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The new wave of book banning: Poverty and class

The new wave of book banning: Poverty and class

Some folks don’t want kids reading reality-based portrayals of poverty and class:

More worrying, however, is the recent rise in efforts to get books banned that cover poverty and social class. At a time when rising inequality and the demonisation of poorer people (both in the UK and the US) is commonplace, such attempts to remove books that depict the reality of life for people who are struggling should concern us all.


Numerous studies have shown that reading about people, issues or circumstances unfamiliar to us can engender empathy – in times of acute social and economic divisions this becomes all the more important. It is not just wealth that separates rich and poor, but ignorance and the absence of social contact.

Deborah Caldwell-Stone, deputy director of ALA [American Library Association], says: “We have seen challenges to books where the content [probes] conceived wisdom on issues like poverty and class or offers an alternative political viewpoint on a situation.” Authors such as Toni Morrison are continually targeted, she points out, because they are “writing about concerns related to race and class … often unflinchingly portraying what African Americans have suffered in [the US].” Most books challenged are fiction but increasingly non-fiction works “that address diverse topics … or raise issues of class and the economic environment,” are also being contested she says.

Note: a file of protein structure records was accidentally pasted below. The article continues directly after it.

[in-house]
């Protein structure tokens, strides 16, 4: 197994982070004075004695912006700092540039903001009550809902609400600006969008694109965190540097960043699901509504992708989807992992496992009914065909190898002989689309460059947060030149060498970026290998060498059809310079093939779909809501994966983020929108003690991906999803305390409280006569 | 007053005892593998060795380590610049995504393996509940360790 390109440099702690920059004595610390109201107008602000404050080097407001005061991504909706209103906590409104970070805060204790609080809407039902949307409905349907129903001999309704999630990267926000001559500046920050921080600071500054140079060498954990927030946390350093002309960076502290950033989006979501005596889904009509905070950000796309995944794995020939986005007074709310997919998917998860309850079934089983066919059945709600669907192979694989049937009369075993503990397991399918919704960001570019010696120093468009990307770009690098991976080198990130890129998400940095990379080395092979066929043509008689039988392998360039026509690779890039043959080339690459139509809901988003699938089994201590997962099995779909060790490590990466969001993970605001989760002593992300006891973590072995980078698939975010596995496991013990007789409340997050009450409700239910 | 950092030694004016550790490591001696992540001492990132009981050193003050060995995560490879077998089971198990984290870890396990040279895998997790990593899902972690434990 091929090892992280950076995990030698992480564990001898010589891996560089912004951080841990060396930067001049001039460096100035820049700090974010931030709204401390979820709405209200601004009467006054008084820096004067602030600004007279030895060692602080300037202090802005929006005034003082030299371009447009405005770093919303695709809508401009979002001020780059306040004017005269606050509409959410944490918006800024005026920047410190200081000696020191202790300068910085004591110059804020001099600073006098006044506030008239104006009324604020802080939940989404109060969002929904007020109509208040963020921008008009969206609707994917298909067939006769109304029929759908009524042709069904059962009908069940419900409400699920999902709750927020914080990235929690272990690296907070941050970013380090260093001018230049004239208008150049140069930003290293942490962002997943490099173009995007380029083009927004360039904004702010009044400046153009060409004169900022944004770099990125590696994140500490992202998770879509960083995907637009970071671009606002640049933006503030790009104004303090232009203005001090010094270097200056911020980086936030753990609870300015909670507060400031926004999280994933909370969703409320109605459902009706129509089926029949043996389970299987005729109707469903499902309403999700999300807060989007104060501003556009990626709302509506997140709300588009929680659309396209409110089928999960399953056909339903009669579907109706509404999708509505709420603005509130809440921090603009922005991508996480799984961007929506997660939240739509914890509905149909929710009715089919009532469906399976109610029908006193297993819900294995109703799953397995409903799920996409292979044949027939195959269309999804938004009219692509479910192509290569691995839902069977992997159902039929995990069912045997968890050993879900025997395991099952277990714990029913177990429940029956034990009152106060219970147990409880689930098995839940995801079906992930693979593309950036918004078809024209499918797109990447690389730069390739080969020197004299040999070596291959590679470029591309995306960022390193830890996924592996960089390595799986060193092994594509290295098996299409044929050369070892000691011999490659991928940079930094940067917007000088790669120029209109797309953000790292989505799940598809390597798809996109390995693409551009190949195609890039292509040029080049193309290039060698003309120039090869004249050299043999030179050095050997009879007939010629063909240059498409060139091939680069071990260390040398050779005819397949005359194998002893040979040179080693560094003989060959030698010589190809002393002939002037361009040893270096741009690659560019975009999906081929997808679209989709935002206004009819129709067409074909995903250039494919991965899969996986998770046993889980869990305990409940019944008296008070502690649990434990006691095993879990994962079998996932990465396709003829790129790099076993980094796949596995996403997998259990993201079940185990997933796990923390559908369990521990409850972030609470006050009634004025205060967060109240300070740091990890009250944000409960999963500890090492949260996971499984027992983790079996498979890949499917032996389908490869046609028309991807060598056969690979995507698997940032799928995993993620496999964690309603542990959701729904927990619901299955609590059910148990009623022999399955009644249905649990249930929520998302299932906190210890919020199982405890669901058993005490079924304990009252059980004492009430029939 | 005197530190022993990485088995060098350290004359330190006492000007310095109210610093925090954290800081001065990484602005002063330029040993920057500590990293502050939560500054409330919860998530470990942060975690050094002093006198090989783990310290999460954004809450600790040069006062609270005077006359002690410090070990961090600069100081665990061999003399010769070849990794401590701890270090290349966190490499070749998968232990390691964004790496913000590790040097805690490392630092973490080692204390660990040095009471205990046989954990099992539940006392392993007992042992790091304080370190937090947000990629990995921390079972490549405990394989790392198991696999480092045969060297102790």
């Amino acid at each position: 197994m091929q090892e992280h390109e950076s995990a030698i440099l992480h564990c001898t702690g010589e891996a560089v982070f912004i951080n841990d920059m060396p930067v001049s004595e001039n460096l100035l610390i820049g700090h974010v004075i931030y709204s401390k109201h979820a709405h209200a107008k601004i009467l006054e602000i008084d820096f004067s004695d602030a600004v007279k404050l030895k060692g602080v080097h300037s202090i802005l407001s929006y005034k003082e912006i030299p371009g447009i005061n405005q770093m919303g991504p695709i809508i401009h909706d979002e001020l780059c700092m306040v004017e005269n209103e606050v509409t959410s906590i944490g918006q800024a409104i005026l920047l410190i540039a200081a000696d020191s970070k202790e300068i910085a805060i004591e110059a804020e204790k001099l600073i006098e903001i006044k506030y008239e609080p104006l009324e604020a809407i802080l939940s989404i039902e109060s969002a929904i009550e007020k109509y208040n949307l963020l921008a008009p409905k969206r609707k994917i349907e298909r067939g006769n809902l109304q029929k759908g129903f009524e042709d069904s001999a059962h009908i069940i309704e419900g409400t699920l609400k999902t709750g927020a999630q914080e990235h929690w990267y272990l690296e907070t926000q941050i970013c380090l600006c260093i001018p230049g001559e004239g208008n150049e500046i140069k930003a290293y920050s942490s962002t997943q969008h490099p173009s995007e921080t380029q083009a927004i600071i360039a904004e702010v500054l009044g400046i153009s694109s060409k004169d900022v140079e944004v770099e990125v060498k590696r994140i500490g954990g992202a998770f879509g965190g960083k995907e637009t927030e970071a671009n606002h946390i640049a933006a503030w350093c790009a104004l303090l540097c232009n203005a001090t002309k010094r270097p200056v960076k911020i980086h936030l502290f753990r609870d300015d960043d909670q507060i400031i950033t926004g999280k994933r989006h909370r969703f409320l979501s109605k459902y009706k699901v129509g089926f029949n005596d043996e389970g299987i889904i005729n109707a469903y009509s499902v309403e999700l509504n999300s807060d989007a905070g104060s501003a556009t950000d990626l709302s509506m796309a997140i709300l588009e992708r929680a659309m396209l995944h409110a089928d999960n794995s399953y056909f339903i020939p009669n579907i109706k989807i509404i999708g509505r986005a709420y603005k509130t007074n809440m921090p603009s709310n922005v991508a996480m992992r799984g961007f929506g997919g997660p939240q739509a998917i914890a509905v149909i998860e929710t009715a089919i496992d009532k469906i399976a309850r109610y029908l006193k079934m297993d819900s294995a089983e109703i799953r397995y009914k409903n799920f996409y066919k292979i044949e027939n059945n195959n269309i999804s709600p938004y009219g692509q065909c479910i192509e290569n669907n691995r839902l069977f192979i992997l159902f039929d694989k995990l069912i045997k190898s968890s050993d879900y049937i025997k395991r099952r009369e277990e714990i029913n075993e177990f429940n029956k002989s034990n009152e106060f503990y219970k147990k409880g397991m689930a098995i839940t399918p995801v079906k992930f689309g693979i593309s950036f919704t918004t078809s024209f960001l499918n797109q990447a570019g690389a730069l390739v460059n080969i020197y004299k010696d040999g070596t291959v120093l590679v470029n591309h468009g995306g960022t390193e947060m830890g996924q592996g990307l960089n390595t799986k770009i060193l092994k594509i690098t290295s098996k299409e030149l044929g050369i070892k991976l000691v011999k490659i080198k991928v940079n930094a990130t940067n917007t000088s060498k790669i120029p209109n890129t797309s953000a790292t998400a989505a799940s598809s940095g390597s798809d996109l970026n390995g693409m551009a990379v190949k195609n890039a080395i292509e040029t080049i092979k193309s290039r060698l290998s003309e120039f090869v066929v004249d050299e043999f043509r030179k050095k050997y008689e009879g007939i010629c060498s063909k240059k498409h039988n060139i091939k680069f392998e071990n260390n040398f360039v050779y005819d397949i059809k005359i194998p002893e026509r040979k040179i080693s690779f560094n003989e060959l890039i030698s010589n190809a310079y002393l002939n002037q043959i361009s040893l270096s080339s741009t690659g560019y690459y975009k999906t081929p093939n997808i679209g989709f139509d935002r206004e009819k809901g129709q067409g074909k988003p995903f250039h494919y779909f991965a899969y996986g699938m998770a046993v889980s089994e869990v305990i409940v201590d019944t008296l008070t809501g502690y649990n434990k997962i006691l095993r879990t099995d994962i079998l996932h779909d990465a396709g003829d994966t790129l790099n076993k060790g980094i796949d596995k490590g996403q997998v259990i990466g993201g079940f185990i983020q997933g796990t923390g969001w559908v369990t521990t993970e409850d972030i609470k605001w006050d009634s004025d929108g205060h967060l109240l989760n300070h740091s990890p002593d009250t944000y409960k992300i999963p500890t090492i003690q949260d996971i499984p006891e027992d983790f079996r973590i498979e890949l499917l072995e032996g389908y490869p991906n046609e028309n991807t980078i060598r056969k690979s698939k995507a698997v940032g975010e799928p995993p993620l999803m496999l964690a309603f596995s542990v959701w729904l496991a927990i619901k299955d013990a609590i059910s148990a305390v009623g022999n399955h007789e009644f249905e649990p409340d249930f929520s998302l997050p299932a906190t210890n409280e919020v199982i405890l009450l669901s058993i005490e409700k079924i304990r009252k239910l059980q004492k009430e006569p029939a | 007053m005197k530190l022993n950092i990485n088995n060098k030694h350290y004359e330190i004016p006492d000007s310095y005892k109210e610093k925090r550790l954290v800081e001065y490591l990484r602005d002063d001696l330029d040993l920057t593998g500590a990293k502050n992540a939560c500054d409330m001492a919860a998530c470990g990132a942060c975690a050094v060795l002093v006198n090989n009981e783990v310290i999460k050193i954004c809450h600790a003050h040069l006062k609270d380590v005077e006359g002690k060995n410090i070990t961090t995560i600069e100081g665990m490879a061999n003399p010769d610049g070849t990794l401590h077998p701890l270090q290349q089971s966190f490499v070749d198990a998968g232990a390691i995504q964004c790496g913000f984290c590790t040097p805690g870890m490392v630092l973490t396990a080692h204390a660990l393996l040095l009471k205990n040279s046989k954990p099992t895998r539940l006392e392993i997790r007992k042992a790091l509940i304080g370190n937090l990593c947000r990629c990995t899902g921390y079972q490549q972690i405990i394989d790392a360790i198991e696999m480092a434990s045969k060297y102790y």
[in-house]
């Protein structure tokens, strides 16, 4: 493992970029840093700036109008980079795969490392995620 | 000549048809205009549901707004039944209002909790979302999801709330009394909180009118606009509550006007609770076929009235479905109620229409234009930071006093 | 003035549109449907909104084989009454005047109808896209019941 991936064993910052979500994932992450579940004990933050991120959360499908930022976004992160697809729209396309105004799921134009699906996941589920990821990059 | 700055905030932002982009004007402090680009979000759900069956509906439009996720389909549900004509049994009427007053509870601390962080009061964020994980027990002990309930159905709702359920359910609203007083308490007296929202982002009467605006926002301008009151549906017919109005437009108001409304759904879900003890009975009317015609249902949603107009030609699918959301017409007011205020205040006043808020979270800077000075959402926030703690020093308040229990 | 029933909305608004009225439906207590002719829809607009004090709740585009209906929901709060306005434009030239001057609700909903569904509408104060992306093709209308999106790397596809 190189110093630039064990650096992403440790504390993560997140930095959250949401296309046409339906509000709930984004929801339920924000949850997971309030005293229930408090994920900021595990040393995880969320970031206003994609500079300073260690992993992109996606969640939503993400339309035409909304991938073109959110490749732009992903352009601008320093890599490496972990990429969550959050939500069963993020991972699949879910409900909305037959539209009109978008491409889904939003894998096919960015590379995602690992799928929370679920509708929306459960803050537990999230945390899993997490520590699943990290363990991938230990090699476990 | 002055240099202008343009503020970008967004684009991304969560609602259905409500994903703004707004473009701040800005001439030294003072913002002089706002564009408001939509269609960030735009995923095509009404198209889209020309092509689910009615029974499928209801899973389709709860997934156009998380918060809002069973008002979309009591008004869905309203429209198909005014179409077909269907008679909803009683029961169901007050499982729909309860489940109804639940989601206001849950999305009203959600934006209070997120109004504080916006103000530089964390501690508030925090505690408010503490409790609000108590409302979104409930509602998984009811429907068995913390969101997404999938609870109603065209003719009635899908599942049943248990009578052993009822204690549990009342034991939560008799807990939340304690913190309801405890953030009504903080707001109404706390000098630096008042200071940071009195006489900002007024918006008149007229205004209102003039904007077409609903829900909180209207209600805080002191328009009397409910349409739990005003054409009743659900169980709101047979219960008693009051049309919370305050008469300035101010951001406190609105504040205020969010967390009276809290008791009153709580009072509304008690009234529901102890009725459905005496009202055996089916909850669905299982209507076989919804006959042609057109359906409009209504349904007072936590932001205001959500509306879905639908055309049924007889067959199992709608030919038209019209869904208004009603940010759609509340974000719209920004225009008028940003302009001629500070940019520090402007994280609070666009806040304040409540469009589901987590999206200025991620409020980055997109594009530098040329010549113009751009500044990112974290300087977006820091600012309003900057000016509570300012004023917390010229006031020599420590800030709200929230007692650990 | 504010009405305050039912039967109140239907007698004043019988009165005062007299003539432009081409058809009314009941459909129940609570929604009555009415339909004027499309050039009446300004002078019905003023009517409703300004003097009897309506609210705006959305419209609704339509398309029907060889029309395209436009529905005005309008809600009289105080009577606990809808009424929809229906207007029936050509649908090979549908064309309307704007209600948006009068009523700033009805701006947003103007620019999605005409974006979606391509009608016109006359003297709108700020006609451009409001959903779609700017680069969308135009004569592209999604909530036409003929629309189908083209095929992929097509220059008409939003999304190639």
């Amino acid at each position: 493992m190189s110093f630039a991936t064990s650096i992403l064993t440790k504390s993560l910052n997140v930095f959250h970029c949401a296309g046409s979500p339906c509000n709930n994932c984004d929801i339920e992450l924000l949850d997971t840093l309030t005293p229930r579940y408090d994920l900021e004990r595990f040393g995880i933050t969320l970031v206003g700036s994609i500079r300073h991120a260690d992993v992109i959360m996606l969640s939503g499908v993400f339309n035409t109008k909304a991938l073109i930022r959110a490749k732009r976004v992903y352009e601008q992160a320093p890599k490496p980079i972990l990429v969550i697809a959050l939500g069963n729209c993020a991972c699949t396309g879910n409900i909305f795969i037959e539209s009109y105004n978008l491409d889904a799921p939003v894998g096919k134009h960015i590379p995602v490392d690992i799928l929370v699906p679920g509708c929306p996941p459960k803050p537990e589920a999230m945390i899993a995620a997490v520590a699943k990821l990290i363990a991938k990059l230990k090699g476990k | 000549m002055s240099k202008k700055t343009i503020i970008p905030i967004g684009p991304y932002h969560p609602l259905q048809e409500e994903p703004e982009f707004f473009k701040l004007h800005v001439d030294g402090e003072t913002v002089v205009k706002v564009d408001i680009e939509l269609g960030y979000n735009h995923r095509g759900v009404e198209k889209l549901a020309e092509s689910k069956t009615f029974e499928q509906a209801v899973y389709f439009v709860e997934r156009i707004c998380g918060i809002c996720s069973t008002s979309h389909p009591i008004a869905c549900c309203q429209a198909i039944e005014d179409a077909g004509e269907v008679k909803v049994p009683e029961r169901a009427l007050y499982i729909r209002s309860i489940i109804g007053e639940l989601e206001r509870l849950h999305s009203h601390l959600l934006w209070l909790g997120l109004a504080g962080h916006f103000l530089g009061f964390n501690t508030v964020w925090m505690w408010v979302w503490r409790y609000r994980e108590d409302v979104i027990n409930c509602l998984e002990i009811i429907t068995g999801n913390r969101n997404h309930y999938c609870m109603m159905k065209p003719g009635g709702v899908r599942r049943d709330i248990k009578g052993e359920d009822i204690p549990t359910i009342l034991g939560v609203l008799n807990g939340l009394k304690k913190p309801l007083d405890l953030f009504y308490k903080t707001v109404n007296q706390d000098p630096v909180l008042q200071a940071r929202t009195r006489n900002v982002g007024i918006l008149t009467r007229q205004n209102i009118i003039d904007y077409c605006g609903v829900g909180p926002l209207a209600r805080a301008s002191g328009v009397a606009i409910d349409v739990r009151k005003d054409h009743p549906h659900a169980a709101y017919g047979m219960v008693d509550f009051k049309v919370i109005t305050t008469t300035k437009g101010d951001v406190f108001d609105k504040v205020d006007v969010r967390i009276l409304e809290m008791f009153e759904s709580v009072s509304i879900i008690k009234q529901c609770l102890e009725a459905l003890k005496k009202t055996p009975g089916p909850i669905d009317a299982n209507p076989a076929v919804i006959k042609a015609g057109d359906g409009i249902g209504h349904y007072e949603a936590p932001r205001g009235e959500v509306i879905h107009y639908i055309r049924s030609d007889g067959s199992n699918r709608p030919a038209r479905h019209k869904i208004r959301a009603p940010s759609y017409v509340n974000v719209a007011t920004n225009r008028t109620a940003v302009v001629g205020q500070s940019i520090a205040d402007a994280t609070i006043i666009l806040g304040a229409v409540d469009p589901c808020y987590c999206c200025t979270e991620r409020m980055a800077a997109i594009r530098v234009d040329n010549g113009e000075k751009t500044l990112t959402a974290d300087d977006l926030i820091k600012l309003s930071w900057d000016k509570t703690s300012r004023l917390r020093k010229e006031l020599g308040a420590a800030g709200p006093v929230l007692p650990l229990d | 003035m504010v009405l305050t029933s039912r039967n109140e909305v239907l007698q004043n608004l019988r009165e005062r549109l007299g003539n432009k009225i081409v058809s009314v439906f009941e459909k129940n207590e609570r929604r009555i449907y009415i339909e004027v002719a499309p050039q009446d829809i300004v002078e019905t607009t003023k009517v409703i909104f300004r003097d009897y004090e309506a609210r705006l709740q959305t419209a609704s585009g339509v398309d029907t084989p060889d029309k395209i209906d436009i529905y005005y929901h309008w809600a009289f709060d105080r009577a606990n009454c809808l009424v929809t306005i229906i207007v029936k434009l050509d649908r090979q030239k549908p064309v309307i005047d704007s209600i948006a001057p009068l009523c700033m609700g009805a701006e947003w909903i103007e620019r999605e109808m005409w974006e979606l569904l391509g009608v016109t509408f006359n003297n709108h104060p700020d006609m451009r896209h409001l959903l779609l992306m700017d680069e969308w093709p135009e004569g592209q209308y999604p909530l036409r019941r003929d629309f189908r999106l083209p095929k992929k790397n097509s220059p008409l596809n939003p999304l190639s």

Poor_mother_and_children%2C_Oklahoma%2C_1936_by_Dorothea_Lange.jpgA frequent complaint, according to Joan Bertin, executive director of the NCAC [National Coalition Against Censorship], is of books being “anti-capitalist”. She says this is conflated by some sectors of society as somehow undermining American or Christian values. Among the most high-profile books challenged lately was bestselling author David K Shipler’s The Working Poor: Invisible in America, targeted by a group of parents in Texas during Banned Books Week, and Barbara Ehrenreich’s Nickle and Dimed: On (not) Getting by in America, which explores the challenges of low income and refutes the myths around poverty and supposed fecklessness. One of the many objections levelled at Ehreneich’s book was in 2011 when a parent argued that it promoted “economic fallacies and socialist ideas”.

Read it all in The Guardian.

63 percent of Americans believe blacks who can’t get ahead are mostly responsible for their own condition.

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